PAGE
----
Dubai: Iraq published data showing a rare level of detail for its oil production and exports, a week after inviting energy reporters to Baghdad to make a case that the country is pumping more crude than analysts and Opec acknowledge.
The country’s state oil marketing agency released a statement on Sunday showing September production figures for each of the 26 fields it controls, plus a single output figure for the semi-autonomous Kurdish region, which manages its crude independently. Previous monthly statements showed just two figures: total production and total exports. The Oil Marketing Co., known as Somo, also provided detailed data on exports and domestic consumption.
Opec’s second-largest producer says it pumped more than 4.7 million barrels a day last month, several hundred thousand barrels a day more than oil-industry watchers recognise. The Organisation of Petroleum Exporting Countries (Opec) assesses output for its 14 members based on such secondary sources. Iraq wants the group to accept the ministry’s figures before a November 30 meeting at which Opec could limit production for its members.
Oil Minister Jabbar Al Luaibi complained about Opec data at a meeting in September in Algiers. He adopted a milder approach last week, inviting reporters to Baghdad for a tour of the national museum and a detailed discussion of production figures. "We want you to see for yourselves what our production is,” he said on October 23.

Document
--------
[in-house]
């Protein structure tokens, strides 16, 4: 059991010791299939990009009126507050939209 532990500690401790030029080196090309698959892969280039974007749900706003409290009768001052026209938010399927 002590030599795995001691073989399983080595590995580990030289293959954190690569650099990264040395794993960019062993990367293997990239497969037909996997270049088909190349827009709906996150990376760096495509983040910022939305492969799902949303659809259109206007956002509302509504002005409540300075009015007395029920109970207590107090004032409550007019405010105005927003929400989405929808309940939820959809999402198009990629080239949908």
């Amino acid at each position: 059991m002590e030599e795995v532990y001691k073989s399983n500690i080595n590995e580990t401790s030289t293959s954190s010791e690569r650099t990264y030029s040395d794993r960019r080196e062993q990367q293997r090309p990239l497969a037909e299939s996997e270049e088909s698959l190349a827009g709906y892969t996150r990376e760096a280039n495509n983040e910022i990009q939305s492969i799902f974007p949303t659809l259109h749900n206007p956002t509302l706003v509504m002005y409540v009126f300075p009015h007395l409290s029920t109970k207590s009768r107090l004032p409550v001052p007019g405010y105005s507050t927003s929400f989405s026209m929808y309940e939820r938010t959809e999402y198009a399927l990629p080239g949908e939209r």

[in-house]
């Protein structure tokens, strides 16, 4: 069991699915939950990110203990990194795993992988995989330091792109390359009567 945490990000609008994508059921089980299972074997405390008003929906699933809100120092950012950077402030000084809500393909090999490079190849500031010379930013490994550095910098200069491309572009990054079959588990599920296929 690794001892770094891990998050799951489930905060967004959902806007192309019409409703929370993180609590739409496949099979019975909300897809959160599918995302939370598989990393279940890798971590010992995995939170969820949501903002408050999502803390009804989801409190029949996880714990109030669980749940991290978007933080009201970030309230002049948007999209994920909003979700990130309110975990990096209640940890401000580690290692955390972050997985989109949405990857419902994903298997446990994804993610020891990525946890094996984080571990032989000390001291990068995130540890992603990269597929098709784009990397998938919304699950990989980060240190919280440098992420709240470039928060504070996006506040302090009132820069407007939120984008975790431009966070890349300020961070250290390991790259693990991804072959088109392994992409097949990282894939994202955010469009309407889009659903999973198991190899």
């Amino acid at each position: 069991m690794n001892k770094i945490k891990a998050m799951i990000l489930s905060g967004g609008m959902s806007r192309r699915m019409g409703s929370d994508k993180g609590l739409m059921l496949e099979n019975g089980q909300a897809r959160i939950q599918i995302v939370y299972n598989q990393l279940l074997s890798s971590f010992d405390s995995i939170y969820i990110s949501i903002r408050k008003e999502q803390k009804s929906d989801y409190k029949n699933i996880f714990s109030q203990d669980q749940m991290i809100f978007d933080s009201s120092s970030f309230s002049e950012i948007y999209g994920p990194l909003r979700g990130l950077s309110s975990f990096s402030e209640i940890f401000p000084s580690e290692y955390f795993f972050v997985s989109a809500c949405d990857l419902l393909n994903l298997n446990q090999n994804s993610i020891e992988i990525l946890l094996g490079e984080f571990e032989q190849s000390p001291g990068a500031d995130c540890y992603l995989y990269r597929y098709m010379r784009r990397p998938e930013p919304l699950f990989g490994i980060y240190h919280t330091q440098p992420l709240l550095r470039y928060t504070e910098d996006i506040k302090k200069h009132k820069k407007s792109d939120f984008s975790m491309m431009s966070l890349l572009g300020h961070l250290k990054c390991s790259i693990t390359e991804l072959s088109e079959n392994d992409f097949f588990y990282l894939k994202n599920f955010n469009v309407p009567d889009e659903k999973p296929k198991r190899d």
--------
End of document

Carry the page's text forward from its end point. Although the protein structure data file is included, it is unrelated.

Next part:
The field-specific data for September sheds light on how Somo calculates Iraqi production. However, it doesn’t provide a breakdown of Kurdish production, which accounts for much of the difference between the data cited by Somo and secondary sources.
"It’s an effort of transparency and backing up their numbers, but I’m not quite sure how effective it’s going to be,” Robin Mills, chief executive officer of consultant Qamar Energy, said by phone from Dubai. "The biggest discrepancy is likely to be in the Kurdish fields.”
Production from the Kurdish enclave in northern Iraq averaged 546,000 barrels a day last month, according to Somo. That figure is an estimate because the central government has not received the latest production data from Kurdish authorities, Somo Director General Falah Al Amri said last week. Somo bases its estimate on what Kurdish production was in 2013 and 2014, he said.
In the north of the country, the Kirkuk and Baba Gurgur fields produced 93,000 barrels a day for the federal North Oil Co., Somo said. The nearby Bai Hasan and Avana fields pumped 275,000 barrels a day for the NOC.
The BP-operated Rumaila oil field, Iraq’s largest, pumped an average of 1.4 million barrels a day in September, Somo said. The two fields at West Qurna produced a combined 870,000 barrels a day, while output from Zubair was 390,000; Majnoon, 214,000; and Halfaya, 204,000.